Importance of multi development

Experts, and especially parents, should be careful that their child develops all the components of the "fitness" before it is included in a specialized sports program ie. water polo. A growing number of countries in the world are developing long-term systems sports development in which the first priority plays an indispensable role phases in which the basic movement skills are developed and then building basic water polo skills.

These phases aim development of the so-called sports literacy. Sports literacy only to a lesser extent should be developed by organized kinesiological activities under the auspices of universal sports kindergartens, universal sports schools or individual sports training in sports clubs.

In these stages, it is especially important active leisure time. With that parents play a key role because children aged from e.g. 2-7 years old have enormous free time. Parents must understand that children of that age must spend a few hours a day in outdoor games and need, despite numerous obligations and tired after working hours, to find time for the kids to satisfy this natural need for movement. Of course, that this is not easy and that is precisely why certain countries are trying with systematic solutions and long-term development programs to provide the support for parents.

Harre (1982) conducted a survey in the former eastern Germany region. In this study, he compared the effects of early and late specialization in sports. He found that early specialization results in a rapid increase in skills that is reaching the maximum at about 15 or 16 years. However, many athletes who are early specializing, early quit the sport (already around 18), and a large number had recorded injuries due to forced adaptation of the bodies.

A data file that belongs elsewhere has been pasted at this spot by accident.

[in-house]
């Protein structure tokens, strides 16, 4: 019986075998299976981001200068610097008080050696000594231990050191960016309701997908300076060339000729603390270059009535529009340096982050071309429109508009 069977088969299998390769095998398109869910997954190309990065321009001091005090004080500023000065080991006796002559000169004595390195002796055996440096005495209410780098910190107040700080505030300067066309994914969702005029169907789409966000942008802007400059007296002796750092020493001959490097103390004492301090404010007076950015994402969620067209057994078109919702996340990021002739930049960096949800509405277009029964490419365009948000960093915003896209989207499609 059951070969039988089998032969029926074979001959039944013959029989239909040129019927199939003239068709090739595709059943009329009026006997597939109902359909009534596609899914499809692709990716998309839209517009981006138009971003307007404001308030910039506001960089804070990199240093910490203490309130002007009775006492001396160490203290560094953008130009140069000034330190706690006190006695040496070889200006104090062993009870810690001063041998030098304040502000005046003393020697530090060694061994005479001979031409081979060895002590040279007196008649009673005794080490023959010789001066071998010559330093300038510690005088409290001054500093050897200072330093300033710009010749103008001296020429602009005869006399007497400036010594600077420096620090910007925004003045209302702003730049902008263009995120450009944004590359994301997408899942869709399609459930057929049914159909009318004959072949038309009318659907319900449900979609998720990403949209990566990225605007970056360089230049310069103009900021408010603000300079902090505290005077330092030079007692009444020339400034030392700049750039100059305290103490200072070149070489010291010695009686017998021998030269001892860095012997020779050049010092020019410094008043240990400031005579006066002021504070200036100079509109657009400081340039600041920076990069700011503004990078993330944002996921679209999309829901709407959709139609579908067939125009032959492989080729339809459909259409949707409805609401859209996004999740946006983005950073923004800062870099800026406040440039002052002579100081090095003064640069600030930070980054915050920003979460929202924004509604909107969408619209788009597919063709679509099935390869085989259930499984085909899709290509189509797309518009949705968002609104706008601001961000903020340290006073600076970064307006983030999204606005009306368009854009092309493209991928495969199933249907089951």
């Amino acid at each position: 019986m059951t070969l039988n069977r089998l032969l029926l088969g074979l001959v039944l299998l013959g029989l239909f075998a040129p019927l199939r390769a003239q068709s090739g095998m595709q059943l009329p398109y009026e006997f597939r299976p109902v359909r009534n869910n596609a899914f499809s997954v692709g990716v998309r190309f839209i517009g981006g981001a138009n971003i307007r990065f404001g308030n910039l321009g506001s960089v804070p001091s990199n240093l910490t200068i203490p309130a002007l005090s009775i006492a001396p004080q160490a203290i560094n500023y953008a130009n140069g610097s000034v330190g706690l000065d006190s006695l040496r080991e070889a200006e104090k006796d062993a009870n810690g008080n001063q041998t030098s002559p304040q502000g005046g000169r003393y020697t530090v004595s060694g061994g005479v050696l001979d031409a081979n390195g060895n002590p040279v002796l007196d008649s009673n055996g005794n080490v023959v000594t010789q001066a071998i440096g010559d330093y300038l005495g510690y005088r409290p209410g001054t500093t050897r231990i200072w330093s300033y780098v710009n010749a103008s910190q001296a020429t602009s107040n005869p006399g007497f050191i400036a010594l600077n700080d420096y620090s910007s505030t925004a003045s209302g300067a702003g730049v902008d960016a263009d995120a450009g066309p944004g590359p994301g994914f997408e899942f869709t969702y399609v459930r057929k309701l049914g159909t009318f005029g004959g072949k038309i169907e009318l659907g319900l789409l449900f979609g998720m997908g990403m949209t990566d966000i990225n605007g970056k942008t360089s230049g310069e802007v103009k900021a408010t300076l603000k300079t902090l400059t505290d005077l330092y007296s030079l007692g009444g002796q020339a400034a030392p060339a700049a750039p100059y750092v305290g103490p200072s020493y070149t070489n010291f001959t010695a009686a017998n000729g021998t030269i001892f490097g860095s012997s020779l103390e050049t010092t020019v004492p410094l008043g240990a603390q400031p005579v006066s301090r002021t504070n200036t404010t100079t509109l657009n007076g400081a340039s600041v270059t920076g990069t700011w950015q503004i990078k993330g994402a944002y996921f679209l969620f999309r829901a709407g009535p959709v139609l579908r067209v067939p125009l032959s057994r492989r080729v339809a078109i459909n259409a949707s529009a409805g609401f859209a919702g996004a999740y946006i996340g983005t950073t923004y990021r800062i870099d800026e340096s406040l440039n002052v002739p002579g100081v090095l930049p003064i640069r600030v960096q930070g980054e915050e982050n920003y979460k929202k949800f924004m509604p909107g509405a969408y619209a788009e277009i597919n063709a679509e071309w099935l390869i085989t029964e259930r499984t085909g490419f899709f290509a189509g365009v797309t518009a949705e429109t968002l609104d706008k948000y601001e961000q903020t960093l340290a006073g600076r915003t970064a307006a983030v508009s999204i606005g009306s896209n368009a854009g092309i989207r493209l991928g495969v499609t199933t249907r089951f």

Furthermore, with the early specialized athletes it was spotted instability and inconsistency in their performance at the competition. On the other hand, athletes that were late specialized were characterized by a later development of skills (reached the maximum after 18 years), long sports career, little injuries and stability of performance in competitions.

Similar negative effects of early specialization can be seen in numerous sports in which there are very small percentages of cadet and junior champions that keeps the top level of performance in the senior competition. Another negative consequence of early specialization and the early selection is potentially giving up the sport of gifted but "biologically immature" children.

Therefore, in the detection processes, identification and selection of children, we should always take into account biological, not just the chronological age of a child. It's also important to monitor the reaction of children to the training stimulus. Choosing a gifted child is not possible with an only one procedure. Instead, we need to monitor the progress of children in training for a certain amount of time (at least a few months, and preferably several years).

In water polo early specialization can be a consequence of a bad financial situation that makes the best young players in the world go to richer clubs. For the same reason some athletes interrupt career because they are forced to get a job. As a result, senior teams remain vacant and they are filled with juniors, and sometimes even cadets.

Sometimes coaches can be blamed for the occurrence of the early specialization in the younger age groups in clubs that as a primary goal have set the success in the competitions of the younger ages group, not the long-term development of young athletes with the aim of achieving the best results later in life.